Subscribe to our free daily newsletters
  Space Travel News  




Subscribe to our free daily newsletters



CAR TECH
62-mile traffic jam snarls up Beijing

disclaimer: image is for illustration purposes only
by Staff Writers
Beijing (UPI) Aug 24, 2010
The world's largest traffic jam, stretching up to 62 miles, is now in it's 10th day in Beijing.

The massive tie-up has been blamed on road construction aimed at alleviating congestion caused by thousands of trucks transporting coal and perishable goods into Beijing.

At the back of the line in Inner Mongolia, trucks were reported to be inching along at 2 miles per day.

Stranded motorists -- many who were passing the time playing cards -- have complained about vendors capitalizing on the mega-traffic jam by selling bottled water, instant noodles and other foodstuffs at four times the regular price.

Congestion is expected to last for nearly another month, until the roadwork is completed.

While Beijing has taken measures to ease traffic, including introducing odd-even number traffic controls and staggered working hours, usual tie-ups on the roads are further compounded by a continual onslaught of newly purchased vehicles.

Beijing Mayor Guo Jinlong said the city aims to increase the rate of commuters using public transport to 40 percent this year from 38 percent last year.

China, the world's top emitter of greenhouse gases, overtook the United States as the world's largest auto market in terms of vehicles sold in 2009.

Beijing had a total of 4.4 million vehicles on the roads during the first half of this year, figures from the municipal commission of transport show. During the same period, the number of vehicles increased by 1,900 per day on average.

At that growth rate, the total number of vehicles in the Chinese capital would hit 7 million by 2015, said Guo Jifu, head of the Beijing Transportation Research Center, the state-owned news agency Xinhua reports.

Guo Jifu warned Monday that Beijing's road network could only accommodate 6.7 million vehicles.

Average driving speeds in Beijing would likely drop to less than 9.3 miles per hour in five years if the number of vehicles continues increasing.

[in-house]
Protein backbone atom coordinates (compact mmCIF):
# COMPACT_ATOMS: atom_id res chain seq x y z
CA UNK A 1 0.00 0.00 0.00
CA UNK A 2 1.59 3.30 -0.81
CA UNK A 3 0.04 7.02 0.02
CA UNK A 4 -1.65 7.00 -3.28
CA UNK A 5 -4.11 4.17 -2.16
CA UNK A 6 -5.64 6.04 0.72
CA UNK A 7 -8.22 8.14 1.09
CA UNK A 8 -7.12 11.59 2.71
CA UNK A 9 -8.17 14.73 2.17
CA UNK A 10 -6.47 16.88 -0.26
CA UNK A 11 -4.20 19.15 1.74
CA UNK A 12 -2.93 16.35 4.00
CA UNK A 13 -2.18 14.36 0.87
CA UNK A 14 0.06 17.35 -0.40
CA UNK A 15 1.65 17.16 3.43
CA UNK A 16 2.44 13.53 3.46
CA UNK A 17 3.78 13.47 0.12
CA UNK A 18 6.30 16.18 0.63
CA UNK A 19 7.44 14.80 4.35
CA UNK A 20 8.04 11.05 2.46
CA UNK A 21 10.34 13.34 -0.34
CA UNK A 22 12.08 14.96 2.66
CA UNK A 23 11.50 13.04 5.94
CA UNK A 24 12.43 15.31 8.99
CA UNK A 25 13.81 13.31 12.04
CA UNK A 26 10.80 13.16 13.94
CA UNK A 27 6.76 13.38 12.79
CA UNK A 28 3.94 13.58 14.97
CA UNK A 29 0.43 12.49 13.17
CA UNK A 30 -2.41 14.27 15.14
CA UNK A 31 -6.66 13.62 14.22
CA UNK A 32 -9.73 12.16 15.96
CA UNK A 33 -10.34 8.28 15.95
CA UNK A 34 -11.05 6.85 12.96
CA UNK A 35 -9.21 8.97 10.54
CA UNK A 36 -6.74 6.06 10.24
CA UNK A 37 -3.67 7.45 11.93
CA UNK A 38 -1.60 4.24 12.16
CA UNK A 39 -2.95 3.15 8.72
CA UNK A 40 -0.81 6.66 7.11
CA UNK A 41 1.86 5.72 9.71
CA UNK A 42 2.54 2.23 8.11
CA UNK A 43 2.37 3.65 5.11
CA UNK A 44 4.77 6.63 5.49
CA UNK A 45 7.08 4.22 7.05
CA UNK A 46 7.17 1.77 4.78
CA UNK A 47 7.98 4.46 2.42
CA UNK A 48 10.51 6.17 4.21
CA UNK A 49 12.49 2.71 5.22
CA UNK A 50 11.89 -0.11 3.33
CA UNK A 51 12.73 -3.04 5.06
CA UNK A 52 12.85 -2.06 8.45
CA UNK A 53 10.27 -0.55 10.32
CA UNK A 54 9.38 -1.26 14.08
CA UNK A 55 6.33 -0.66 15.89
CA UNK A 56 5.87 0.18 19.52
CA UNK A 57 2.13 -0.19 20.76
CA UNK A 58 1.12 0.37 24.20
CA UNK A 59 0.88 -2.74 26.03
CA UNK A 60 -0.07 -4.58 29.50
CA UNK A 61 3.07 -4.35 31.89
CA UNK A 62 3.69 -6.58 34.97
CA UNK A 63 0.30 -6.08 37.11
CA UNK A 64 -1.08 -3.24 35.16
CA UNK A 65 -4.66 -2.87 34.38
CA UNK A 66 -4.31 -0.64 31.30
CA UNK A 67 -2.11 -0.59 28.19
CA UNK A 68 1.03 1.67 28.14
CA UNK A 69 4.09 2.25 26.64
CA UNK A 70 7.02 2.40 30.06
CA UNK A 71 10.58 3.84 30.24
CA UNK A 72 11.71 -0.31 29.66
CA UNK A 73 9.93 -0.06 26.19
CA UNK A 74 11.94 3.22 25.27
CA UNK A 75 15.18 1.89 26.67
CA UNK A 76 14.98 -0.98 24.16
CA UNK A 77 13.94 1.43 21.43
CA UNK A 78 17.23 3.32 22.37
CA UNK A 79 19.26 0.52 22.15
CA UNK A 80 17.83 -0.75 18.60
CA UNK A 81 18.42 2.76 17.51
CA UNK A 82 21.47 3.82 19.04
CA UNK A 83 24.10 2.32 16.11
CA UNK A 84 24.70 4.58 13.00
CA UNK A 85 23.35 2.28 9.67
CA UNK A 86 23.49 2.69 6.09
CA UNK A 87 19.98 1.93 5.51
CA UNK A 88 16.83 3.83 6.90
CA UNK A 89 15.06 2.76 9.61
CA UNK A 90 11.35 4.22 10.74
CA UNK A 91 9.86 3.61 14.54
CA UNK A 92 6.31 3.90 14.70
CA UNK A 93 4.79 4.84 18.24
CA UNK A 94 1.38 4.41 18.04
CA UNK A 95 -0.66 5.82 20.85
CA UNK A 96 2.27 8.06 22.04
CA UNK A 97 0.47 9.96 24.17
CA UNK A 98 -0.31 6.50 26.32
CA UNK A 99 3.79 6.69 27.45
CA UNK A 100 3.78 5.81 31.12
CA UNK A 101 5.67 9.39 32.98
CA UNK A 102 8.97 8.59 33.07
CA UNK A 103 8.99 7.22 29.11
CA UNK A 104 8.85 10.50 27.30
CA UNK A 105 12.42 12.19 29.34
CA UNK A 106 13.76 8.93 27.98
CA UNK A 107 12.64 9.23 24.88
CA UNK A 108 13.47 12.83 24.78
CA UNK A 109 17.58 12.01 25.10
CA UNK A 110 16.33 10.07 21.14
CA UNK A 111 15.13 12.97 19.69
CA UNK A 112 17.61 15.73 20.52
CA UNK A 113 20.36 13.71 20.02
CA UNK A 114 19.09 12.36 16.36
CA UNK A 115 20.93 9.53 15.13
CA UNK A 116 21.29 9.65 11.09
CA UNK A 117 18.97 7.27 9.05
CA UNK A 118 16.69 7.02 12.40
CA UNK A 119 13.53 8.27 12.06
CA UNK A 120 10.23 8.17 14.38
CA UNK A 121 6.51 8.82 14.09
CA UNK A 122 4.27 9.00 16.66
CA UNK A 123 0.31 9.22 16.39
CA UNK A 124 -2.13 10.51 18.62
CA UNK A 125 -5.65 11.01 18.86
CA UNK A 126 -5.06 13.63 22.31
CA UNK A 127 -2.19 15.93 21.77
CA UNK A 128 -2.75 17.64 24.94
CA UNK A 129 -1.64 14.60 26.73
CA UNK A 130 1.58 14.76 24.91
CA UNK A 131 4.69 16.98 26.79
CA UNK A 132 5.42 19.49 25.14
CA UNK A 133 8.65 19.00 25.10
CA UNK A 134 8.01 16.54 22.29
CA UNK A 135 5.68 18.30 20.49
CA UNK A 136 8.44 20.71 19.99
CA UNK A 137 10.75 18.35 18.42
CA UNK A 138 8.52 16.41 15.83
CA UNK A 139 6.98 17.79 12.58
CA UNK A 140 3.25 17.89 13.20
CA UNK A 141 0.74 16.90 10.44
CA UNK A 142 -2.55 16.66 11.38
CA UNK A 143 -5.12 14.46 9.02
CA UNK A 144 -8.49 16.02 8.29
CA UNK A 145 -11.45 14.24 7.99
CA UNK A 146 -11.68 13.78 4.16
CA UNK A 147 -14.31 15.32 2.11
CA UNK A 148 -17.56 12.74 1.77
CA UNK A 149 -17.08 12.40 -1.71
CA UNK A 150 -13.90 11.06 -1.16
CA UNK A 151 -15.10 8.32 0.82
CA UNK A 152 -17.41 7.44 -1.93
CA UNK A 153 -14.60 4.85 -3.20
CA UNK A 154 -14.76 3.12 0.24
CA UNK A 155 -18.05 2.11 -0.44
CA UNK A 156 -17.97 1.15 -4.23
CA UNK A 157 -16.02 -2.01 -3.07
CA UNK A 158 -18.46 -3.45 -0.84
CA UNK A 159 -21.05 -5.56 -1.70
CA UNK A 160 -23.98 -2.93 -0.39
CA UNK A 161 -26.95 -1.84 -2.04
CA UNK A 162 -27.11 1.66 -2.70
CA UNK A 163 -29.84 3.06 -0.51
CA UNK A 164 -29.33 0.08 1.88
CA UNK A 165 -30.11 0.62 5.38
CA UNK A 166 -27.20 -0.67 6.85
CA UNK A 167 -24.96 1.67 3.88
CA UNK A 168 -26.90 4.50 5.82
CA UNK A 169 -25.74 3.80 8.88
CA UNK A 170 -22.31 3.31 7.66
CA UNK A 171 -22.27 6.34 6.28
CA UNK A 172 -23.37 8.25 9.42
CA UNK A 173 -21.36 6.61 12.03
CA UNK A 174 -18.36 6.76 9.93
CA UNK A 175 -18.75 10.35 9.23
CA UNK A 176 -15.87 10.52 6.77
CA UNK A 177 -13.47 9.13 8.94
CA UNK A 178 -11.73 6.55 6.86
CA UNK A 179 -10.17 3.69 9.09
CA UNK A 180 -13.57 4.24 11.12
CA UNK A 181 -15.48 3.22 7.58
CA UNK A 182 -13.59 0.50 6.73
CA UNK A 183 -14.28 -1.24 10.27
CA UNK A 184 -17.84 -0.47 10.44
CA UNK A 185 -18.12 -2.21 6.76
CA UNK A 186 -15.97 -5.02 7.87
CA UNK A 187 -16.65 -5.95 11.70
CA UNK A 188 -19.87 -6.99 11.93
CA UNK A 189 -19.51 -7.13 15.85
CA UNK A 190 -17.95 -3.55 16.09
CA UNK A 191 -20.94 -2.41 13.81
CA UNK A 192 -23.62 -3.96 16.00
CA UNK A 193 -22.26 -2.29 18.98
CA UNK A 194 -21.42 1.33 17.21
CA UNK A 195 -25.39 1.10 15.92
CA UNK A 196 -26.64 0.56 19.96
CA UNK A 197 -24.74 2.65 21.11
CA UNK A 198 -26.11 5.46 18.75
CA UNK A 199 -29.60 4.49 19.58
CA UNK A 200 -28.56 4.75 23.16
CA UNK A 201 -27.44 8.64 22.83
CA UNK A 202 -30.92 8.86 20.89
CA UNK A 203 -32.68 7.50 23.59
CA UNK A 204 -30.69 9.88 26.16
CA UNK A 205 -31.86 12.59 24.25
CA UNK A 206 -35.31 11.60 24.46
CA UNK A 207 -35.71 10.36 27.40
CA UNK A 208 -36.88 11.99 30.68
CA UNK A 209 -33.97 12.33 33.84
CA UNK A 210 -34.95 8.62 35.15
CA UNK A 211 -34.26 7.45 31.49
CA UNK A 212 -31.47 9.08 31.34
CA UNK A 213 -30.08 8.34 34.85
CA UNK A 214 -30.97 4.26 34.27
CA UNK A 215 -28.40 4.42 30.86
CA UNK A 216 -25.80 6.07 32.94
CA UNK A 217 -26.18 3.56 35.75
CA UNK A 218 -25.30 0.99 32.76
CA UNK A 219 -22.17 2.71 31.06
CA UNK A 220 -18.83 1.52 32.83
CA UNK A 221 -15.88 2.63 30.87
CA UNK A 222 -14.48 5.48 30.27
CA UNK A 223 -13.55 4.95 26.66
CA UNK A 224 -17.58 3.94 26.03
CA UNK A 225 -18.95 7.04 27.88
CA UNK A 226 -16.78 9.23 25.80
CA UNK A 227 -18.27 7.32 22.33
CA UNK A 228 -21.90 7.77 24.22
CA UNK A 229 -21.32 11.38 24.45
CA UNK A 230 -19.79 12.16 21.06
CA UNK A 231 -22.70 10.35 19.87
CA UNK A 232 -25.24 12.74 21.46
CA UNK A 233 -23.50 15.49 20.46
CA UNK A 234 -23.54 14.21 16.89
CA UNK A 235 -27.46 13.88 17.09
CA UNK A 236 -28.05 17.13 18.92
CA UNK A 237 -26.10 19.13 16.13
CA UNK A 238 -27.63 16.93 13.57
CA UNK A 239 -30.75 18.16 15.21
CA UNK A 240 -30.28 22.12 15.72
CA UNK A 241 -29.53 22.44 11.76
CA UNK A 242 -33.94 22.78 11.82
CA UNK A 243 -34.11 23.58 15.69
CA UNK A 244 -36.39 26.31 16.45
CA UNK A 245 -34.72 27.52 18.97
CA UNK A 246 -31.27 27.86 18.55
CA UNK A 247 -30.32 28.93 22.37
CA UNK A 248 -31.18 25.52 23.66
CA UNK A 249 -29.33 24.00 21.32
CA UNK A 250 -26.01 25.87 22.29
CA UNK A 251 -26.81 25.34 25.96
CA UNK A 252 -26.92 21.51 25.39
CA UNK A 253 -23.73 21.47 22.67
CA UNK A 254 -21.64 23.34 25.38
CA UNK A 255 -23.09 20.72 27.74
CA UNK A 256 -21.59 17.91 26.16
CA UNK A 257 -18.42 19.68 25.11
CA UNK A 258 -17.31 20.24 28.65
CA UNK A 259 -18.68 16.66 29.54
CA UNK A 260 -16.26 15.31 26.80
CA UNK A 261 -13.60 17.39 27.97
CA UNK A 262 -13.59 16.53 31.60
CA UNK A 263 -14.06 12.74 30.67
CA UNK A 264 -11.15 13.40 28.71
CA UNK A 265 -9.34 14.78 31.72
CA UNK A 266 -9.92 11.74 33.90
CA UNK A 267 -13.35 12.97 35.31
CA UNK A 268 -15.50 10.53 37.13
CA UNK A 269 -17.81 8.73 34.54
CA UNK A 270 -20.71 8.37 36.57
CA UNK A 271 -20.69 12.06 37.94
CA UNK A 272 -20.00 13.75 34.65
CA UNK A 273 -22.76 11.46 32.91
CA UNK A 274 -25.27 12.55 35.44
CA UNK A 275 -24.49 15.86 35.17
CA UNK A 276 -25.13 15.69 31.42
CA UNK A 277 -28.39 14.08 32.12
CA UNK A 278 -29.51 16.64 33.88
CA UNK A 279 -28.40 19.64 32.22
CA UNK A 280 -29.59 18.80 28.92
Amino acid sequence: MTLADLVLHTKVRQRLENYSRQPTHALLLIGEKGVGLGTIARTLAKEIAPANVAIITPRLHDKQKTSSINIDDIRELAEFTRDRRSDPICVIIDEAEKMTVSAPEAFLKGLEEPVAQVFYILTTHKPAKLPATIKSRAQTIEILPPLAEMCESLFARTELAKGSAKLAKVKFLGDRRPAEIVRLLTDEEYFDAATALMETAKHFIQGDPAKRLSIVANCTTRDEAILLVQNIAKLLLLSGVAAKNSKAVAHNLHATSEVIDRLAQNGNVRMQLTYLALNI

Beijing scored the highest on the "commuter pain" index in an IBM Global Commuter survey, which ranks the emotional and economic toll of commuting.

A stunning 95 percent of those surveyed in Beijing said that roadway traffic had negatively affected their health, compared with 29 percent of overall respondents around the globe.

"Our government should pick up the pace of urban infrastructure construction and spend some of its budget," said Niu Fengrui, director of the Institute for Urban and Environmental Studies at the Chinese Academy of Social Sciences, reports the Global Times.

earlier related report
Solution to Beijing's traffic woes? The elevated 'super bus'
Beijing (AFP) Aug 24, 2010 - China's capital Beijing, recently named along with Mexico City as having the worst traffic jams in the world, is looking for solutions. One could be the elevated "super bus".

The bus, due to be tested in the coming months in the western part of the city, travels on rails and straddles two lanes of traffic, allowing cars to drive under its passenger compartment, which holds up to 1,400 people.

"We're going to start laying down test tracks along a six-kilometre (four-mile) stretch towards the end of the year," Song Youzhou, the chief executive of design firm Shenzhen Hashi Future Parking Equipment, told AFP on Tuesday.

"From the second half of 2011, we're planning to test the bus with passengers on board," he said, noting that after a full year of trial runs, authorities would make a decision on whether to use the bus on a wide scale.

Song said Hashi was in talks with three Chinese carmakers to produce the eco-friendly bus, which runs on both electricity and solar power.

Authorities hope eventually to install 180 kilometres of "straddle bus" lines including a route to the capital's international airport, Song told the official Global Times.